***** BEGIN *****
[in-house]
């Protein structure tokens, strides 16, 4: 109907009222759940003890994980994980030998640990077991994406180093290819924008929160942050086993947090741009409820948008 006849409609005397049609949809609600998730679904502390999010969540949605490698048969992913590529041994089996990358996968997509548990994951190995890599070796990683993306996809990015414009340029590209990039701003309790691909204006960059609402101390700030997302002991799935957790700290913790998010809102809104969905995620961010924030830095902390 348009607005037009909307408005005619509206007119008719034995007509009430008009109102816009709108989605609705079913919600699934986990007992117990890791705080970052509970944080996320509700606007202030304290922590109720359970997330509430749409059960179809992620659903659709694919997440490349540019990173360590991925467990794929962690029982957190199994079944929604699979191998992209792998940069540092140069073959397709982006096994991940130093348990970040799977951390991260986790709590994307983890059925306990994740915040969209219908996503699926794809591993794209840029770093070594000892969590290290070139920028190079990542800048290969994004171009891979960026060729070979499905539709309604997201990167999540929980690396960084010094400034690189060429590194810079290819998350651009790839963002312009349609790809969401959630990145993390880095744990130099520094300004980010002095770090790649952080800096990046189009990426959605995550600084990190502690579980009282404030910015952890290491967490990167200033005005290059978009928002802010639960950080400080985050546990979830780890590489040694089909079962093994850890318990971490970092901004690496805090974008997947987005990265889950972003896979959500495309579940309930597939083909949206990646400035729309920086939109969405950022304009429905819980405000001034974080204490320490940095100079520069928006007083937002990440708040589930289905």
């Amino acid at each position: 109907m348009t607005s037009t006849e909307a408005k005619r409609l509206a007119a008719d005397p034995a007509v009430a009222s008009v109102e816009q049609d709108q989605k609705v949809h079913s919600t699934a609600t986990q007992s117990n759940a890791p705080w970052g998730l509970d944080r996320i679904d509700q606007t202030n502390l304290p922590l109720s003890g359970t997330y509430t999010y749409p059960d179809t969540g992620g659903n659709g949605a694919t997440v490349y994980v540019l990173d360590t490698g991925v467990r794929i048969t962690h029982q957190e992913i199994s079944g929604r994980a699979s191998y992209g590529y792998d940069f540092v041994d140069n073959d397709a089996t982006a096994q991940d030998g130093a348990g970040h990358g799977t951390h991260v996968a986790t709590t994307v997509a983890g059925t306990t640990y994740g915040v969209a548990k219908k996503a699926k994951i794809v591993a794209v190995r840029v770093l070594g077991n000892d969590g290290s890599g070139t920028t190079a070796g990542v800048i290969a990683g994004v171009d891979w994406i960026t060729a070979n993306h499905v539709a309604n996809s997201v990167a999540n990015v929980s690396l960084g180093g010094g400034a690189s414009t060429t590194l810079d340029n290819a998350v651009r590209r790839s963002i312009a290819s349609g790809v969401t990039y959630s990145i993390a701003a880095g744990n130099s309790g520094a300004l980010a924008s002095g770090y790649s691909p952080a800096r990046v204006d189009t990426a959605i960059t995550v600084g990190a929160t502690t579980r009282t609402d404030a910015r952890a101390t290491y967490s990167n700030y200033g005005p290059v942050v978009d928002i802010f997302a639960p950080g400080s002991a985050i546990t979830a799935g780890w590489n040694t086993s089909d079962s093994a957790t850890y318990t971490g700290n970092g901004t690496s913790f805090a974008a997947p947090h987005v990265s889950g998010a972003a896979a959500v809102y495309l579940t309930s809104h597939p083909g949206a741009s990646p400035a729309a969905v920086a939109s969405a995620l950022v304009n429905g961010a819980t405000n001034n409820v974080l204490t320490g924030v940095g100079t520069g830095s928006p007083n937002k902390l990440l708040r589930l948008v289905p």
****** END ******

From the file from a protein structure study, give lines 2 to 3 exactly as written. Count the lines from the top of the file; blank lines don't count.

């Protein structure tokens, strides 16, 4: 109907009222759940003890994980994980030998640990077991994406180093290819924008929160942050086993947090741009409820948008 006849409609005397049609949809609600998730679904502390999010969540949605490698048969992913590529041994089996990358996968997509548990994951190995890599070796990683993306996809990015414009340029590209990039701003309790691909204006960059609402101390700030997302002991799935957790700290913790998010809102809104969905995620961010924030830095902390 348009607005037009909307408005005619509206007119008719034995007509009430008009109102816009709108989605609705079913919600699934986990007992117990890791705080970052509970944080996320509700606007202030304290922590109720359970997330509430749409059960179809992620659903659709694919997440490349540019990173360590991925467990794929962690029982957190199994079944929604699979191998992209792998940069540092140069073959397709982006096994991940130093348990970040799977951390991260986790709590994307983890059925306990994740915040969209219908996503699926794809591993794209840029770093070594000892969590290290070139920028190079990542800048290969994004171009891979960026060729070979499905539709309604997201990167999540929980690396960084010094400034690189060429590194810079290819998350651009790839963002312009349609790809969401959630990145993390880095744990130099520094300004980010002095770090790649952080800096990046189009990426959605995550600084990190502690579980009282404030910015952890290491967490990167200033005005290059978009928002802010639960950080400080985050546990979830780890590489040694089909079962093994850890318990971490970092901004690496805090974008997947987005990265889950972003896979959500495309579940309930597939083909949206990646400035729309920086939109969405950022304009429905819980405000001034974080204490320490940095100079520069928006007083937002990440708040589930289905």
């Amino acid at each position: 109907m348009t607005s037009t006849e909307a408005k005619r409609l509206a007119a008719d005397p034995a007509v009430a009222s008009v109102e816009q049609d709108q989605k609705v949809h079913s919600t699934a609600t986990q007992s117990n759940a890791p705080w970052g998730l509970d944080r996320i679904d509700q606007t202030n502390l304290p922590l109720s003890g359970t997330y509430t999010y749409p059960d179809t969540g992620g659903n659709g949605a694919t997440v490349y994980v540019l990173d360590t490698g991925v467990r794929i048969t962690h029982q957190e992913i199994s079944g929604r994980a699979s191998y992209g590529y792998d940069f540092v041994d140069n073959d397709a089996t982006a096994q991940d030998g130093a348990g970040h990358g799977t951390h991260v996968a986790t709590t994307v997509a983890g059925t306990t640990y994740g915040v969209a548990k219908k996503a699926k994951i794809v591993a794209v190995r840029v770093l070594g077991n000892d969590g290290s890599g070139t920028t190079a070796g990542v800048i290969a990683g994004v171009d891979w994406i960026t060729a070979n993306h499905v539709a309604n996809s997201v990167a999540n990015v929980s690396l960084g180093g010094g400034a690189s414009t060429t590194l810079d340029n290819a998350v651009r590209r790839s963002i312009a290819s349609g790809v969401t990039y959630s990145i993390a701003a880095g744990n130099s309790g520094a300004l980010a924008s002095g770090y790649s691909p952080a800096r990046v204006d189009t990426a959605i960059t995550v600084g990190a929160t502690t579980r009282t609402d404030a910015r952890a101390t290491y967490s990167n700030y200033g005005p290059v942050v978009d928002i802010f997302a639960p950080g400080s002991a985050i546990t979830a799935g780890w590489n040694t086993s089909d079962s093994a957790t850890y318990t971490g700290n970092g901004t690496s913790f805090a974008a997947p947090h987005v990265s889950g998010a972003a896979a959500v809102y495309l579940t309930s809104h597939p083909g949206a741009s990646p400035a729309a969905v920086a939109s969405a995620l950022v304009n429905g961010a819980t405000n001034n409820v974080l204490t320490g924030v940095g100079t520069g830095s928006p007083n937002k902390l990440l708040r589930l948008v289905p």